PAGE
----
6. 6. Part 1: About these guidelines1.3 NCCN Guidelines Panel MembersJames L. Mohler, MD/Chair Eric Mark Horwitz, MD Mack Roach, III, MDRoswell Park Cancer Institute Fox Chase Cancer Center UCSF Helen Diller Family Comprehensive Cancer CenterAndrew J. Armstrong, MD, ScM Philip W. Kantoff, MDDuke Cancer Institute Dana-Farber/Brigham and Women’s Eric Rohren, MD, PhD Cancer Center |Massachusetts General The University of TexasRobert R. Bahnson, MD Hospital Cancer Center MD Anderson Cancer CenterThe Ohio State University ComprehensiveCancer Center - James Cancer Hospital Mark H. Kawachi, MD Stan Rosenfeld and Solove Research Institute City of Hope Comprehensive University of California San Francisco Cancer Center Patient Services Committee ChairBarry Boston, MDSt. Jude Children’s Research Hospital/ Michael Kuettel, MD, MBA, PhD Sandy Srinivas, MDUniversity of Tennessee Cancer Institute Roswell Park Cancer Institute Stanford Cancer InstituteJ. Erik Busby, MD Richard J. Lee, MD, ScM Seth A. Strope, MD, MPHUniversity of Alabama at Birmingham Dana-Farber/Brigham and Women’s Siteman Cancer Center at Barnes-Comprehensive Cancer Center Cancer Center |Massachusetts General Jewish Hospital and Washington Hospital Cancer Center University School of MedicineAnthony Victor D’Amico, MD, PhD Dana-Farber/Brigham and Women’s Gary R. MacVicar, MD Jonathan Tward, MD, PhDCancer Center |Massachusetts General Robert H. Lurie Comprehensive Cancer Huntsman Cancer InstituteHospital Cancer Center Center of Northwestern University at the University of UtahJames A. Eastham, MD Arnold W. Malcolm, MD, FACR Przemyslaw Twardowski, MDMemorial Sloan-Kettering Cancer Center Vanderbilt-Ingram Cancer Center City of Hope Comprehensive Cancer CenterCharles A. Enke, MD David Miller, MD, MPHUNMC Eppley Cancer Center at University of Michigan Patrick C. Walsh, MDThe Nebraska Medical Center Comprehensive Cancer Center The Sidney Kimmel Comprehensive Cancer Center at Johns HopkinsThomas Farrington Elizabeth R. Plimack, MD, MSPatient Advocate Fox Chase Cancer CenterCelestia S. Higano, MD, FACP Julio M. Pow-Sang, MDFred Hutchinson Cancer Research H. Lee Moffitt Cancer Center Center/Seattle Cancer Care Alliance Research InstituteNCCN Guidelines for Patients™: Prostate CancerVersion 1.2011 6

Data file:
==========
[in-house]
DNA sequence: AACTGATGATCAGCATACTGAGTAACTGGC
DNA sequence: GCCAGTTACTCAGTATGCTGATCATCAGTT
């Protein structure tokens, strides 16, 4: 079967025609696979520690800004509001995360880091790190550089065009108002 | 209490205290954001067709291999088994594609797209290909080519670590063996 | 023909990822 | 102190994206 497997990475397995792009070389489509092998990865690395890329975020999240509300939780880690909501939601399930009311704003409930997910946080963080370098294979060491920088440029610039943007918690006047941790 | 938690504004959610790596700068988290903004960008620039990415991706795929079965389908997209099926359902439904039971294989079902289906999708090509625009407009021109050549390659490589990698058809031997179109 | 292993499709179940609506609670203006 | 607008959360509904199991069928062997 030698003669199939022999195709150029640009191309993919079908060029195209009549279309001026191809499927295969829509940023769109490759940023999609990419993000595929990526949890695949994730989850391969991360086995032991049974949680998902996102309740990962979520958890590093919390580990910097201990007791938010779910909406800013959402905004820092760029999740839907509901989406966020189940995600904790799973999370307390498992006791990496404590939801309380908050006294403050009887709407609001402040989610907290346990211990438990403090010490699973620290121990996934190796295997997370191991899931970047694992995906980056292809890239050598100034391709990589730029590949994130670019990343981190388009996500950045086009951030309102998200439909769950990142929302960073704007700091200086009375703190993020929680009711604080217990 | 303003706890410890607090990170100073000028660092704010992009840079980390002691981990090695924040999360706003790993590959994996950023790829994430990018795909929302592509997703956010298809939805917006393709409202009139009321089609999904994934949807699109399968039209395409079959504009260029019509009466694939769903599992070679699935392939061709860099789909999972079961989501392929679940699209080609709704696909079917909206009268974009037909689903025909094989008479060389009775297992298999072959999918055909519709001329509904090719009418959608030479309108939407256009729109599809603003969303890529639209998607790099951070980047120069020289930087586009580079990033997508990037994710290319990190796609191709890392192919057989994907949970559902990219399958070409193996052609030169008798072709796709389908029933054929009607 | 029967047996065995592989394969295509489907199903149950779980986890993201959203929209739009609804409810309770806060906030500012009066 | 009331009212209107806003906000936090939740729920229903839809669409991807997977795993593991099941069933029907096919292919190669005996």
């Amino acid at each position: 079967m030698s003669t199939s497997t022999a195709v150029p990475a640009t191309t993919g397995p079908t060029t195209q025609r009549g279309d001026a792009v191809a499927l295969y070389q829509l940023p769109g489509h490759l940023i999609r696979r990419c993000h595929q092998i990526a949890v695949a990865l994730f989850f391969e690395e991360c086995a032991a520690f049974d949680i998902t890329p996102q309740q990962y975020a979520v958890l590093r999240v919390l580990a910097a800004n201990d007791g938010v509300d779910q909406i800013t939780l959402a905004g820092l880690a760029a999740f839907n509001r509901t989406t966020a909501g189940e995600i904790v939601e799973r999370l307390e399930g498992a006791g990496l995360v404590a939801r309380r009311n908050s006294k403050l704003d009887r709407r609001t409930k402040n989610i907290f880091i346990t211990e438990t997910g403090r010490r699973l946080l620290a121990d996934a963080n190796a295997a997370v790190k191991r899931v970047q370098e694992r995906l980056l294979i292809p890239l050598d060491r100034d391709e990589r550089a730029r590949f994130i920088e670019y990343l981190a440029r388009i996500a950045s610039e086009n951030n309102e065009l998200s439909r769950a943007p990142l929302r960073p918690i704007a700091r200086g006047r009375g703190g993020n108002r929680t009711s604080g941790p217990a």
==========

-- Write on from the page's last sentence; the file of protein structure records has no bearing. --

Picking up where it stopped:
7. 7. Part 1: About these guidelines1.4 How to use this booklet This booklet and your doctor can help you decide which choices best meet your medical and personalThe NCCN Guidelines for Patients™: Prostate Cancer needs. Decisions about treatment are important for yourare written to help you better understand cancer long-term health and quality of life. Every choice hastreatment. These guidelines cover all the stages of risks and benefits. Getting enough information to makeprostate cancer, so not all of the information will apply informed decisions is an important first you. Also, your treatment plan may differ from theguidelines recommendations because of your healthand personal issues. To give you the information you need, these guidelines cover most aspects of cancer care. Many medical termsThe guidelines have several important parts: are included that describe cancer, tests, and treatments.• In Part 2, you’ll find information about what prostate These are terms that you will likely hear your treatment cancer is. team use in the months and years ahead. Most of the information may be new to you, and it may be a lot to• The tests and treatments for prostate cancer are learn. Don’t be discouraged as you read. Keep reading explained in Part 3 through Part 6. and review the information. There is a Dictionary in Part 9• Part 6 also has information about caring for that may help you. With time, you’ll become more familiar caregivers. with the medical information in these guidelines.• A step-by-step treatment guide from diagnosis to after treatment is in Part 7. Reading the guidelines in order from beginning to end• Information that may help you make a decision about may be the most helpful. The first half of the guidelines treatment is in Part 8. has basic information to help you understand the detailed treatment guide in Part 7. As you learn about prostate• Medical terms are defined throughout the guidelines cancer, you may want to create a list of questions to ask and in Part 9. your doctor. There is a list of suggested questions in Part 10, but you may think of more questions to ask.• In Part 10, there are pages to help you talk with your doctor and track your treatment.NCCN Guidelines for Patients™: Prostate CancerVersion 1.2011 7